Can Sarah Palin be more than a political celebrity?
She must decide whether she wants to be a heavyweight public servant or a rock star.
East Otis, Mass.
Sarah Palin's political learning curve has to be steep if she hopes to be taken seriously as a potential Republican presidential candidate in 2012.Skip to next paragraph
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Last autumn she sought to shore up her foreign-policy credentials by pointing out that you can see Russia from land in Alaska. It would be well if she also learned the old Russian proverb, "If you want to run with the wolves, you have to learn to howl like a wolf."
The media's treatment of the former Alaska governor and her family has at times crossed a line, but Ms. Palin's whining about it doesn't help. She should accept that harsh portrayals go with being a celebrity.
She may take some comfort in knowing that politicians a century ago had it worse. In 1884, Republican opponents of Grover Cleveland discovered that, as a young man, the eventual two-term president may have sired a child out of wedlock. Their campaign chant became, "Ma, Ma, where's my Pa? He's gone to the White House, ha, ha, ha."
Palin's education ought to begin with an honesty check. She needs to come to grips with the fact that she was not Republican nominee John McCain's first choice to be vice president.
A senior McCain adviser told me that the Arizona senator really preferred Connecticut senator and Independent Democrat Joe Lieberman to be his running mate. But when the McCain staff privately polled party delegates about Senator Lieberman's acceptability in GOP circles, half indicated they would walk out of the convention if Lieberman was on the ticket, and the other half said they would acquiesce but sit on their hands.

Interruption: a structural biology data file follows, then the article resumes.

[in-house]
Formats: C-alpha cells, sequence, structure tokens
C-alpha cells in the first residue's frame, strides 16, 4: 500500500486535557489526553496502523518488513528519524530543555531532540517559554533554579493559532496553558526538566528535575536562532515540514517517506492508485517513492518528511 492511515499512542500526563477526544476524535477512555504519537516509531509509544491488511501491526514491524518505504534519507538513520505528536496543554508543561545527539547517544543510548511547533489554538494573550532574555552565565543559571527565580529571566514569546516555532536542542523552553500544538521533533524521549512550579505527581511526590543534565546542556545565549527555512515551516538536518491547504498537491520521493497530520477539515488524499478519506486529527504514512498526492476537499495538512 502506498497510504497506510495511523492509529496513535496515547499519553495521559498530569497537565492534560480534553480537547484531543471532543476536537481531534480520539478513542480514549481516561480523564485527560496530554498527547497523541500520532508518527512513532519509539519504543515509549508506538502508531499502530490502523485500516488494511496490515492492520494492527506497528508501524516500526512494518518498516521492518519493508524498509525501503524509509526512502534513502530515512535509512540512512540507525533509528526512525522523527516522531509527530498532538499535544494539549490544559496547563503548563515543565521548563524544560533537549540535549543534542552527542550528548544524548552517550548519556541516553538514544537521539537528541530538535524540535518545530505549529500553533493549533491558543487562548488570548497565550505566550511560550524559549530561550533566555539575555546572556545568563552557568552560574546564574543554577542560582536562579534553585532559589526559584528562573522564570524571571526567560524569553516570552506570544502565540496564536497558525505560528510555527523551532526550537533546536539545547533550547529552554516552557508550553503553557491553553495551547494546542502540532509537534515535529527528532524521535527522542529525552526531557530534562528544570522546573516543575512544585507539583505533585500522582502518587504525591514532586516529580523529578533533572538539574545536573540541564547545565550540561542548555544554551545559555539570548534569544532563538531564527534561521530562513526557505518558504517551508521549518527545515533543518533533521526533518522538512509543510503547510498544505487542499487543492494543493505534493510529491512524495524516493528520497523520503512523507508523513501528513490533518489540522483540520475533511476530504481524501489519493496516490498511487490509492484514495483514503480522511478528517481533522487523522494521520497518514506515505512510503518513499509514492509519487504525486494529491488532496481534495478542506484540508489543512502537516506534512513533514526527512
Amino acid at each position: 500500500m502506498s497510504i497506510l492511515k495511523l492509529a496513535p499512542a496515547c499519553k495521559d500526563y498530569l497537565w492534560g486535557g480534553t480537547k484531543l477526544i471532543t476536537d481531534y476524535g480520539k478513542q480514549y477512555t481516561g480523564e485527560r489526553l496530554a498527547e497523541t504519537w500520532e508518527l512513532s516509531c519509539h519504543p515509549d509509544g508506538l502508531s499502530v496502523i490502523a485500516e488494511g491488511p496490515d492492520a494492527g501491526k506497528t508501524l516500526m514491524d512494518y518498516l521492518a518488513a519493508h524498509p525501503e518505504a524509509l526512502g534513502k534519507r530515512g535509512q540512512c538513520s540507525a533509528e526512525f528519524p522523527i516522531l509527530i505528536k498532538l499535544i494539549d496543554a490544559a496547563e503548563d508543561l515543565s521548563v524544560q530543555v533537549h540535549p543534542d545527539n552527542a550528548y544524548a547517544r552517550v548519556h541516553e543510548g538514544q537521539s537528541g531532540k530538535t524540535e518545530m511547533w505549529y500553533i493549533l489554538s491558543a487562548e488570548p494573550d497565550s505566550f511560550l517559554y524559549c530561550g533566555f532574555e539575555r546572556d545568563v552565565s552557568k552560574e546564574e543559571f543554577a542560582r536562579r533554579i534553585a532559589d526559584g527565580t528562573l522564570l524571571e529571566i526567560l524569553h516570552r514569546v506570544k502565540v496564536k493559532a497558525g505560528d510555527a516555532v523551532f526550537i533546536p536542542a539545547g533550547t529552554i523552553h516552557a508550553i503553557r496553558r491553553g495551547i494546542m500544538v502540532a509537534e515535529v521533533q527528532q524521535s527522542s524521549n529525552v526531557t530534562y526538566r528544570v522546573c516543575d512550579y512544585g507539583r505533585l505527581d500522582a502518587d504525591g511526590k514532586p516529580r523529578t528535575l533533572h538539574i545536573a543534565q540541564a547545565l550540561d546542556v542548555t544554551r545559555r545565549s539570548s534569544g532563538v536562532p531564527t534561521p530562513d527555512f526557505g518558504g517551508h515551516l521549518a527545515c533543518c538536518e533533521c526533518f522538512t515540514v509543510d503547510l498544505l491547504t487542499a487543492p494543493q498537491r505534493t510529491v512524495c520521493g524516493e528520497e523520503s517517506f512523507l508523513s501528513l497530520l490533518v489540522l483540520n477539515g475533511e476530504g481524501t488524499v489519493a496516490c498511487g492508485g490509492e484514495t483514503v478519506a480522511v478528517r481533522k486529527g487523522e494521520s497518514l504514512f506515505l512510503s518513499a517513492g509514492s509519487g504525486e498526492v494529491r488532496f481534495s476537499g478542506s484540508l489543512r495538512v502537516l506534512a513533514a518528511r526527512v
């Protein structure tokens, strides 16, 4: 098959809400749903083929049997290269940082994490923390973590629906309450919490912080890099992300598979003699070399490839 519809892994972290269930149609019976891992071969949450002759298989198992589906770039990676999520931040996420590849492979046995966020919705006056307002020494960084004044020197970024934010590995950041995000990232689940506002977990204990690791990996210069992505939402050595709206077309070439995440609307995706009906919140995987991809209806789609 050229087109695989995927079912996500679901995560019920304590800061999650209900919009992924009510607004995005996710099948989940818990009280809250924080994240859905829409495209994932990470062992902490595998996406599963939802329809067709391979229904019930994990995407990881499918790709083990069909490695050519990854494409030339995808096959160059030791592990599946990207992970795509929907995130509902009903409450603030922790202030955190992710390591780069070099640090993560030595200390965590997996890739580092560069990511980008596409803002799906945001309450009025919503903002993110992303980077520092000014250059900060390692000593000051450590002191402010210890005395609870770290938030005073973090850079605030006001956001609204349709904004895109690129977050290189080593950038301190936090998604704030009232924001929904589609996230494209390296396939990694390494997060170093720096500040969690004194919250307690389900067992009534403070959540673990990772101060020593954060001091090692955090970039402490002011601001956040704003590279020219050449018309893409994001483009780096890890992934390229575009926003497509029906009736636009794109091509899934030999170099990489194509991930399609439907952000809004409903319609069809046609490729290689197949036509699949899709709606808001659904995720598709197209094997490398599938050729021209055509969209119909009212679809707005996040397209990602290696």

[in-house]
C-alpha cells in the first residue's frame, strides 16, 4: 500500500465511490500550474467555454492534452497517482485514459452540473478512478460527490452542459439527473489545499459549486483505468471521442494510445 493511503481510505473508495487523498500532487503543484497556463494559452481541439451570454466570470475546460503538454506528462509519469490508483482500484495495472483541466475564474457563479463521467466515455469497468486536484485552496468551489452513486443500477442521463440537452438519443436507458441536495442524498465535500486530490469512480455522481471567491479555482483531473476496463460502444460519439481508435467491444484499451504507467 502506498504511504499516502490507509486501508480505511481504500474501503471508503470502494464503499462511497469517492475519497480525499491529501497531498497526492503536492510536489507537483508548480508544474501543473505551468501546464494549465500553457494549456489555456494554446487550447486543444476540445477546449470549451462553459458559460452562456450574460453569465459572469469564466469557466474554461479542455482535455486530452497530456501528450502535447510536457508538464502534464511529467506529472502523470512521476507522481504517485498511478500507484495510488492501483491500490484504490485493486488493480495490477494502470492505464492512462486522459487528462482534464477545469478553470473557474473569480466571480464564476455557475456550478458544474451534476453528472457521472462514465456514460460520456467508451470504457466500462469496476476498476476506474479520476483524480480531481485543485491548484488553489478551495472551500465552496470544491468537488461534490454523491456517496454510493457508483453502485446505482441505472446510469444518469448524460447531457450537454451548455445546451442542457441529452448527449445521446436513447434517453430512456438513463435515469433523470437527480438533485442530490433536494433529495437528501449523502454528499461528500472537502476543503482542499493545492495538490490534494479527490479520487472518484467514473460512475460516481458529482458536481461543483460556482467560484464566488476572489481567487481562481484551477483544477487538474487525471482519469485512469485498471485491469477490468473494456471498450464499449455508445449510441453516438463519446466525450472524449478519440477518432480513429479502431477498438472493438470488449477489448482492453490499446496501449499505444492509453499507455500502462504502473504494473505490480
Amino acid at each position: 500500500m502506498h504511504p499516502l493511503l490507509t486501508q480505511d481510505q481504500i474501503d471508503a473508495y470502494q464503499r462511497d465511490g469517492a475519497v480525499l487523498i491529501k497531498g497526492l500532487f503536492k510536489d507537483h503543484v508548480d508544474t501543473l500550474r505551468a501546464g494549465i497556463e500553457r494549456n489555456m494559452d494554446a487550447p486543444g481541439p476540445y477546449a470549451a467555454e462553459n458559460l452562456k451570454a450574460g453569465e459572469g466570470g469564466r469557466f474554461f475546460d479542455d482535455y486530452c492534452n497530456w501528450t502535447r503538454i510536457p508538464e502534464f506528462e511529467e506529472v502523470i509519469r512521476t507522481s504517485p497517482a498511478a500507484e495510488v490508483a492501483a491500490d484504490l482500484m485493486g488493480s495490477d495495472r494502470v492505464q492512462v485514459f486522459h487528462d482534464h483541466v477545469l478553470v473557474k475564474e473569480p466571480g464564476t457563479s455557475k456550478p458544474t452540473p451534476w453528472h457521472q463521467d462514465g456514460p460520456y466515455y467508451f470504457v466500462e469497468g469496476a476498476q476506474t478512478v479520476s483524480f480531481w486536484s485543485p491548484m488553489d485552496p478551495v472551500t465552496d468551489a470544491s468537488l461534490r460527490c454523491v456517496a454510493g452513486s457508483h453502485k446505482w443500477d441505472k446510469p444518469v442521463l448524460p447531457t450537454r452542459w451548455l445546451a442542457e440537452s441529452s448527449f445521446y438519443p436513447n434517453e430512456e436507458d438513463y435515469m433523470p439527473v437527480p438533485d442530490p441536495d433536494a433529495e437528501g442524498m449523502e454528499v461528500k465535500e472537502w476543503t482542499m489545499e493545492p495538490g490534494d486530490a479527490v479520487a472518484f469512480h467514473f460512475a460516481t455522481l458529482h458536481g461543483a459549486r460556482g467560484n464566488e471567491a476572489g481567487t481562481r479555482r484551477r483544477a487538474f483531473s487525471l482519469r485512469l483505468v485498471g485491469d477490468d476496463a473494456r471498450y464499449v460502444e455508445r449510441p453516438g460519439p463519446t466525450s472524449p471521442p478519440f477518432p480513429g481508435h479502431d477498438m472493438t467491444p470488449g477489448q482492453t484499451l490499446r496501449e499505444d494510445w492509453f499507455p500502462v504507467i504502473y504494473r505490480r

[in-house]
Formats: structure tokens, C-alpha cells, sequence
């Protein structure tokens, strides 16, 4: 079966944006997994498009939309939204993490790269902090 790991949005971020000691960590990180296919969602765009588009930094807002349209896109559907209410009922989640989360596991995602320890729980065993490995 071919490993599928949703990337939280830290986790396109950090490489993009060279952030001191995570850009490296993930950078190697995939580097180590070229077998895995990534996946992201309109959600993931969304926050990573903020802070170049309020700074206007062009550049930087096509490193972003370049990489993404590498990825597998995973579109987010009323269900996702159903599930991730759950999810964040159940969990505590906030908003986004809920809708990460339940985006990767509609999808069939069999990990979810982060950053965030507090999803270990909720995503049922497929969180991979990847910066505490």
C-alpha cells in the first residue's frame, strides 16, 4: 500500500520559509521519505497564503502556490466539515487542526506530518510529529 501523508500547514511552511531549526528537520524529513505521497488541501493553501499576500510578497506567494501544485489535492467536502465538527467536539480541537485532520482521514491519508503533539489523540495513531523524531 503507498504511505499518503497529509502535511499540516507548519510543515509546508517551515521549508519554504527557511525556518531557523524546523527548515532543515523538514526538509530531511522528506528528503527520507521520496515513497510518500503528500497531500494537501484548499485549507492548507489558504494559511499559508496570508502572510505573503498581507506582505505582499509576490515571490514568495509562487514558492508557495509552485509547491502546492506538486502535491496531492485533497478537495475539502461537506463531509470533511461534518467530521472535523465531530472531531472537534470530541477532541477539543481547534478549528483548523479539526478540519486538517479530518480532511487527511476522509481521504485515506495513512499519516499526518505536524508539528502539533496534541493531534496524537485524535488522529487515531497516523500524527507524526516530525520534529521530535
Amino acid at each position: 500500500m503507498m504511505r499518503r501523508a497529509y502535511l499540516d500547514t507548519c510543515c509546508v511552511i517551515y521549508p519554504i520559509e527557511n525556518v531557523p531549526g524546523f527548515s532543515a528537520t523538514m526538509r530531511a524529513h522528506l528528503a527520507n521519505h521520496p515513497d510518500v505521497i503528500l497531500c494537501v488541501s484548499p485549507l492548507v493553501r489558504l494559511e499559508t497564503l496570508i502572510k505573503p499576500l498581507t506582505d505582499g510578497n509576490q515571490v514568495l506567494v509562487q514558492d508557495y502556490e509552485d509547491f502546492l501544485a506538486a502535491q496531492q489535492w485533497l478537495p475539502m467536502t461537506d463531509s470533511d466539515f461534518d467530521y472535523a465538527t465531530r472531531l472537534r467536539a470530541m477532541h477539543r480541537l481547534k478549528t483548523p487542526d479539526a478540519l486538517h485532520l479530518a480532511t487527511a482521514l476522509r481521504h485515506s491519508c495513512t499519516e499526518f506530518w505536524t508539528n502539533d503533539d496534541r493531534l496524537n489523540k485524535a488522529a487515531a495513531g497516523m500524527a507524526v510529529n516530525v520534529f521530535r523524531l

The McCain campaign scarcely had five days to find their man a running mate. Palin was effectively forced upon a reluctant Senator McCain in a risky campaign move designed to reverse Barack Obama's momentum.
Last autumn's campaign was a mere flirtation, given what may lie ahead for Palin if she decides to throw her hat in the ring. She must decide whether she wants to be a heavyweight public servant or a rock star. Republicans have a responsibility to decide not only if she can win, but also whether she has the gravitas to do the job.
Then the public has to decide how attached it wants to get to the latest political celebrity. Celebritydom is damaging – both to the stars and their admirers. It is excessively egocentric. It transgresses the classic Greek rule of self-governance, "Beware of hubris!" Pride and vanity are the Achilles' heel of those who aspire to greatness.